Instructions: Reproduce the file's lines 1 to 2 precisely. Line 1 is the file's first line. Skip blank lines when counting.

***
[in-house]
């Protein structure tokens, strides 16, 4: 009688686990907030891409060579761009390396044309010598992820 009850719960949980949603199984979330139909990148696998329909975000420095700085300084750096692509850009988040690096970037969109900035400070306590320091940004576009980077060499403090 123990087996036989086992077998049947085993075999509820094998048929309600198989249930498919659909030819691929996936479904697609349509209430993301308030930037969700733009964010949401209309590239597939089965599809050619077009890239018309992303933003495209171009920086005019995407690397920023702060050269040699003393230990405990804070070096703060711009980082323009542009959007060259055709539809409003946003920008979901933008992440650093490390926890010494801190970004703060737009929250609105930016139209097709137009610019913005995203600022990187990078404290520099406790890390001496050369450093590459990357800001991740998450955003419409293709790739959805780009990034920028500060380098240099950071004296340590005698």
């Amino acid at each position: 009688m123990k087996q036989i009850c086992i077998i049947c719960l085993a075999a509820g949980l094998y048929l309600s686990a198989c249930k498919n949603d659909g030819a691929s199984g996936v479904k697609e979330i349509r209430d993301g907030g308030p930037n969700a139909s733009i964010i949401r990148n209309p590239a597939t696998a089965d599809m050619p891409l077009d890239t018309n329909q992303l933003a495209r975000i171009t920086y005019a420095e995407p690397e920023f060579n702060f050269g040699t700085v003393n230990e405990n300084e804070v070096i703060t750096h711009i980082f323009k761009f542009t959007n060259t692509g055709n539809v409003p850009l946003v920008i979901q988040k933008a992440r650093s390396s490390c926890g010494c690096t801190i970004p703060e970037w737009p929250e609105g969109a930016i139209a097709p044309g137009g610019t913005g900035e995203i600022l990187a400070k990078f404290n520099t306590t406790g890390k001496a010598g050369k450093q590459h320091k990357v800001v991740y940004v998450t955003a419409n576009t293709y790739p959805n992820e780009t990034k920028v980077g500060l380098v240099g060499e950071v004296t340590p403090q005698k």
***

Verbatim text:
[in-house]
């Protein structure tokens, strides 16, 4: 009688686990907030891409060579761009390396044309010598992820 009850719960949980949603199984979330139909990148696998329909975000420095700085300084750096692509850009988040690096970037969109900035400070306590320091940004576009980077060499403090 123990087996036989086992077998049947085993075999509820094998048929309600198989249930498919659909030819691929996936479904697609349509209430993301308030930037969700733009964010949401209309590239597939089965599809050619077009890239018309992303933003495209171009920086005019995407690397920023702060050269040699003393230990405990804070070096703060711009980082323009542009959007060259055709539809409003946003920008979901933008992440650093490390926890010494801190970004703060737009929250609105930016139209097709137009610019913005995203600022990187990078404290520099406790890390001496050369450093590459990357800001991740998450955003419409293709790739959805780009990034920028500060380098240099950071004296340590005698």